In the reading from I Corinthians we have the beautiful literary gem from Paul about the importance and glory of the virtue of love. A passage with which many people will be familiar because some of its phrases have great popularity. I think Paul must have composed it almost as a poem even before he decided to include it in this letter, though we should not listen to it just as delightful prose and wonderful ideas. Rather we should see how each of its gems might say something to us and to our attitude to ourselves and the way we live out our lives – do we just speak hollow but loud words, are we patient with ourselves and others, do we seek our own interests all the time? As our lives progress it is selfless and real love that we should be developing as our lives progress, though we can only see things vaguely in this life.
The reading from Luke is the second part of last week’s tale about Jesus reading in the synagogue in Nazareth from the scroll of Isaiah – the passage not quite as the text we have in our bibles. Today’s gospel takes up the story after this. Jesus was claiming for himself an authority over the meaning of the text and applying it to himself as God’s chosen one who would bring the longed-for year of favour. The congregation were initially impressed by his words but soon realised that that raised difficulties for them, for they knew Him as the son of the local carpenter (untrained and insignificant in their small village). And if that wasn’t enough to upset them He went on to explain that in the history of their people, God often seemed to favour the non-Jews – as with Elijah and Elisha’s miracles – their infuriation, according to our reading, led to extreme anger, though Jesus managed to walk away from any danger they posed. We have an interesting reminder of something of the process of gospel writing, for in adapting this story from Mark’s Gospel, Luke has overlooked that he has transposed the story to almost the very beginning of Jesus’ public ministry, so that the sentence “Do here what you have done in Capernaum” (verse 23b) makes no sense in Luke’s gospel because he hasn’t related any activity of Jesus in Capernaum it would make more sense if it were in Mark’s gospel.
The setting of the first reading (Nehemiah 8:2-10 omitting long lists of names), is back in Jerusalem after the Exile but before the Temple or any synagogue is usable. The books of Ezra and Nehemiah together give us information about the restoration of the physical and political structure, and of the religion of Jerusalem and of the whole of Judah. Today we hear of Ezra the great religious leader who brought the people back to respect the Law of God. He solemnly reads from the scroll of the Law; the people worship the Lord present in the words of the Bible; they listen and it is interpreted to them. The Bible is a deep and ancient piece of literature as well as being the Word of God Who remains a mystery to all; some interpretation is needed because of the time and culture difference between that of the original and of the time of its reading; it is also necessary in order to grasp how it might apply to the current situation – the same might be said about this reading and us today; what will a preacher say, what does the Law of God mean for us in our time and situation?
In the second reading (1 Cor 12:12-27 verses 15-26 might be left out) we hear of Paul’s image of the church as a body; whatever the word might mean today, at that time and in their culture it is more likely that the ‘body’ is the way the reality of the whole person is present in the world and to others; the body of the community of believers has many parts seemingly quite diverse, but they make up one presence of Christ; present in us, in our particular church and in the worldwide Church. We each have our part to play in maintaining and developing this presence of Christ in our world. This is different from His presence in the sacred words of the Bible, recognised by the hearers in the first reading though the Word of God in the Scriptures plays an important role in our developing faith.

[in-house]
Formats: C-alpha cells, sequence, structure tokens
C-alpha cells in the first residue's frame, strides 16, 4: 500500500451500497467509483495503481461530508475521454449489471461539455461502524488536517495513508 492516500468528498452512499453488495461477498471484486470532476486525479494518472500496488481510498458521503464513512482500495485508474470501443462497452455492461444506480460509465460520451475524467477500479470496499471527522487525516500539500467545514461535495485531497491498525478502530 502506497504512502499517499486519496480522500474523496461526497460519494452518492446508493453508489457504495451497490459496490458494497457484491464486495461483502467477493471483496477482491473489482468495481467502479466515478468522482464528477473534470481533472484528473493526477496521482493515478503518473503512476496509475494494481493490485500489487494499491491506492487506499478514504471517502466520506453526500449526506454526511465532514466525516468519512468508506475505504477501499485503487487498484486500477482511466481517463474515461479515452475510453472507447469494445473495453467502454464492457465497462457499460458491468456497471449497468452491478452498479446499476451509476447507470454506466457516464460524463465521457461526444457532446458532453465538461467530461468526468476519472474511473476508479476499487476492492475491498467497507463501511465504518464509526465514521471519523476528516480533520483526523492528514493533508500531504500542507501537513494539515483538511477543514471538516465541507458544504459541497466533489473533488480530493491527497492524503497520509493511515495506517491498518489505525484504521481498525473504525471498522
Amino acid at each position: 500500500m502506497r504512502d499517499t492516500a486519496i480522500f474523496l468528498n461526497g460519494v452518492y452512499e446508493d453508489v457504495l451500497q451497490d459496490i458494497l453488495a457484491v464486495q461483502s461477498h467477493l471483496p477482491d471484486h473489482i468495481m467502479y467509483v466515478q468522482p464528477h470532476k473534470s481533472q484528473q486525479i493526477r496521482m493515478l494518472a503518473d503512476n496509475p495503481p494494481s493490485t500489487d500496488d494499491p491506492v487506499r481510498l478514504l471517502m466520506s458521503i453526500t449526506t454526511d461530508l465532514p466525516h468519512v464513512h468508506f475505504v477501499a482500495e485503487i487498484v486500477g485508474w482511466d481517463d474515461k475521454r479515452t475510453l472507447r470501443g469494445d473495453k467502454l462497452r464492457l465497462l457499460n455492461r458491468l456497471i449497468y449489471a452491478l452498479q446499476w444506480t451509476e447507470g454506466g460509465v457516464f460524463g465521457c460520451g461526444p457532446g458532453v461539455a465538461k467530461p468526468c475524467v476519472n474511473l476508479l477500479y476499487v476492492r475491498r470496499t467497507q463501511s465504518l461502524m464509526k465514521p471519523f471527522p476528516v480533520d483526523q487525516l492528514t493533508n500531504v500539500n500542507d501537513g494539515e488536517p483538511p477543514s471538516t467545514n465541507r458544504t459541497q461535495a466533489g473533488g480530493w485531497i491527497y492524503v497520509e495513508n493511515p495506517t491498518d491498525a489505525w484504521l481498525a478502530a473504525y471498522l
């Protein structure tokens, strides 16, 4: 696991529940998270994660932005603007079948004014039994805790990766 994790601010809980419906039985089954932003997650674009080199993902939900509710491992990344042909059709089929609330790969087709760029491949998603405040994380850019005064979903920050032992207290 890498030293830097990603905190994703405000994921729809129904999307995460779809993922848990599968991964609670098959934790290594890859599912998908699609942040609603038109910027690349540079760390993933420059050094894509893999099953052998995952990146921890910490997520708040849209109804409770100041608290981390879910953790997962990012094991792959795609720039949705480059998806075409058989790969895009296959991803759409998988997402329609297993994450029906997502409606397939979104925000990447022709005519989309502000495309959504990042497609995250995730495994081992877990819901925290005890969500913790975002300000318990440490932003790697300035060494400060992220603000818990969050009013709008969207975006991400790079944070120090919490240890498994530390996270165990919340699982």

In the gospel passage for today, we jump awkwardly from the stylised introductory verses (chapter 1 verses 1- 4) to beyond the infancy narratives, the baptism and the temptations to (chapter 4 verses 14-21). In the introduction Luke indicates that after research, he has a plan for his writing to highlight what he thinks is the true message of the Good News. We hear that Jesus in the synagogue of his home town reads from the scroll of the Prophet, Isaiah (61:1f), and amazes the people by saying: “Today this Scripture passage is fulfilled in your hearing.” He is announcing the year of favour. It is noticeable that in Luke’s the quotation is from the LXX (the Greek Septuagint version of the Bibe), with the use of ‘the blind’ where the Hebrew Masoretic Text has ‘the prisoners,’ and (according to some manuscripts) with ‘he opened’ rather than the Hebrew original’s ‘he unrolled’ the book. Also in Luke’s text a line from Is 58:6 is included in the quotation and the last two poetically joined lines at the end of that passage in Isaiah 61 are missed out, namely “and the day of vengeance of our God, to comfort all who mourn.” Because elsewhere Luke is generally very accurate in quoting the LXX, it may be that this part of the story about Nazareth is taken by him from a previous piece of writing or from oral tradition. Because the section read today is not the whole story (we shall hear the rest of it next week), the significance of what we hear today is different from what it would otherwise be. Here, his preaching in the synagogue must be taken as an upbeat affirmation of the start of a new era for us, an era of favour with God, which will elevate us and bring us release, freedom and renewed vision.